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UR Rao, the man who never stopped contributing to space science

LiveMint logoLiveMint 24-07-2017 Sharan Poovanna

Bengaluru: It was sometime in the early 1980s that Udupi Ramachandra Rao, former Indian Space Research Organisation (Isro) chief and eminent scientist, and Roddam Narasimha, then director of National Aerospace Laboratories (NAL), were waiting outside then Prime Minister Rajiv Gandhi’s office.

The two were given 20 minutes to discuss reasons for the failure of the Augmented Satellite Launch Vehicle (ASLV), which failed in its first two attempts to launch. But the meeting went on for two hours.

Rao and Narasimha came out of the meeting having put the failure of the ASLV launch behind them as the interest shown by Gandhi in India’s space programme was a bigger takeaway, as Rao believed that failures would push boundaries.

Already having established satellite technology in India in 1972 and spearheading the successful launch of India’s first satellite—Aryabhata—in 1975, Rao, over the next few years, oversaw and initiated projects that would herald India’s “satellite era” in areas of providing communication, remote sensing and meteorological services.

Also Read: U.R. Rao, space pioneer and former Isro chairman, dies at 85

This included the INSAT series, operation Polar Satellite Launch Vehicle (PSLV) and initiating the development of the geostationary launch vehicle (GSLV) and the development of the cryogenic technology in 1991—programmes that went on to cement India’s place with global superpowers of space technology. Having worked with Dr Vikram Sarabhai, Dr Homi Bhabha and Professor Satish Dhawan—the doyens of Indian space programme—Rao went on to carve a niche for himself at the Indian Space Research Organisation (Isro), where he served as its chief for a decade (1984-1994).

“He never stopped contributing to space science,” Narasimha, a contemporary of Rao, said on Monday, adding that Rao’s passing was a big loss to the space community. Narasimha, who currently serves on the faculty of the Jawaharlal Nehru Centre for Advanced Scientific Research (JNCSAR) in Bengaluru, remembers how Rao had the ability to review programmes down to the last detail.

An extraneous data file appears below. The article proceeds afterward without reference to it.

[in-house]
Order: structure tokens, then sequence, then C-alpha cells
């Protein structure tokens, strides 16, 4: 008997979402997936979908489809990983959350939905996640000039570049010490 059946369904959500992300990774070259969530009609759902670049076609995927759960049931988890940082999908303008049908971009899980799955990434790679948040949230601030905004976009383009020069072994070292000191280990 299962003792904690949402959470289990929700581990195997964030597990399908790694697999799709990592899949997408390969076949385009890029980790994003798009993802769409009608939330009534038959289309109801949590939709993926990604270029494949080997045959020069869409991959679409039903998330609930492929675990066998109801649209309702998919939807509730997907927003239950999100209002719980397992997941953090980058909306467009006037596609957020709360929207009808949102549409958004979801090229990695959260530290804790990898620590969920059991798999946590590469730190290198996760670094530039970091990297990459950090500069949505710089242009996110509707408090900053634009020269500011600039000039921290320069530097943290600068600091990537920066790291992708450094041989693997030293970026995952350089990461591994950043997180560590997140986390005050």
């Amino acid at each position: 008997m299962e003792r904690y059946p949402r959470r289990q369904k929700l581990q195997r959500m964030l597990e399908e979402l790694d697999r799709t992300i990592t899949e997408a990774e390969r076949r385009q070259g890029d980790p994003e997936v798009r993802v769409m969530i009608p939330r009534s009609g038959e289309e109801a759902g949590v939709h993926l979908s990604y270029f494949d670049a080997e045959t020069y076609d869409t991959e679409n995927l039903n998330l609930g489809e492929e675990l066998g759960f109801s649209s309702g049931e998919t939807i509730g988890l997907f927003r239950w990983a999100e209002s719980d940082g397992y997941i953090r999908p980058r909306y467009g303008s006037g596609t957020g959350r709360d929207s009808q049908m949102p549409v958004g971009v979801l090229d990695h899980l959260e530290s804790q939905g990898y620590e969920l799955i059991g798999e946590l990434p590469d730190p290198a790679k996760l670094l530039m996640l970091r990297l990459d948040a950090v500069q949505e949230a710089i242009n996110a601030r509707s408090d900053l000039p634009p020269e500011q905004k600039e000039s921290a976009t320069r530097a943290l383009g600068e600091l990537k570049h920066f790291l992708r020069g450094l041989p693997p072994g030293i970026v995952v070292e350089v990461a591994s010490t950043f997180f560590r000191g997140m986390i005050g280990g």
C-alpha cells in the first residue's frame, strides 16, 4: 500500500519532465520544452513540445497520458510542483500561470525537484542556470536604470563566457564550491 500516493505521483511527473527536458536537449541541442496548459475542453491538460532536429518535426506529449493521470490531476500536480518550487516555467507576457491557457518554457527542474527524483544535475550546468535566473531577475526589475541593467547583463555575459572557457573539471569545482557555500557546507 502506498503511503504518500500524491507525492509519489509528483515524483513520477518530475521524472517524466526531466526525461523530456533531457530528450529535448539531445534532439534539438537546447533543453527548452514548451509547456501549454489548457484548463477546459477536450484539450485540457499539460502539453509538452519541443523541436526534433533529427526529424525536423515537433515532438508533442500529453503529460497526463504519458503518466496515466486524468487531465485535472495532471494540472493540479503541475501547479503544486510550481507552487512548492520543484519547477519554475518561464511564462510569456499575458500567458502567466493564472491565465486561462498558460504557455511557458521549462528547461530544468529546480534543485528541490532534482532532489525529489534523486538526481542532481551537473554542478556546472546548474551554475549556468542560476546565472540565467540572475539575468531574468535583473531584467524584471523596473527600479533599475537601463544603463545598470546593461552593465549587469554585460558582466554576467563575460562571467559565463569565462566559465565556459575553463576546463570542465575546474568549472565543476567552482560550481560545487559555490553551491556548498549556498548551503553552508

Rao, who lived in Indiranagar, an upscale locality in Bengaluru, was often found interacting with students at various forums and training young scientists. He was part of review committees all the time and “never really left being part of ISRO”, Narasimha says of his contemporary.

Rao also co-authored a paper with eminent scientist Dr. Arthur Clarke—who was on the Satellite Hall of Fame—on colonizing Mars, at least a decade ago.

“Manned missions are a necessity,” Rao had told Factor Daily in an interview in March, emphasising that colonising the red planet would be a natural step in our evolution and that those who control valuable resources found in space will control the world.

“Personally for me, a guiding spirit has departed,” M. Annadurai, director of the Satellite centre at Isro, said.

Rao has published over 350 scientific and technical papers covering cosmic rays, interplanetary physics, high energy astronomy, space applications and satellite and rocket technology and authored many books. He is also the recipient of D.Sc. (Hon. Causa) Degree from over 25 universities, including University of Bologna, the oldest University in Europe, according to Isro.

Rao was awarded the Padma Bhushan in 1976 and Padma Vibhushan in 2017. He also became the first Indian space scientist to be inducted into the “Satellite Hall of Fame” at Washington DC, USA in 2013. He was also the first Indian space scientist to be inducted into the “IAF Hall of Fame” at Guadalajara, Mexico.

Rao’s demise brings down the curtains on one of the most glorious chapters of Indian space science.

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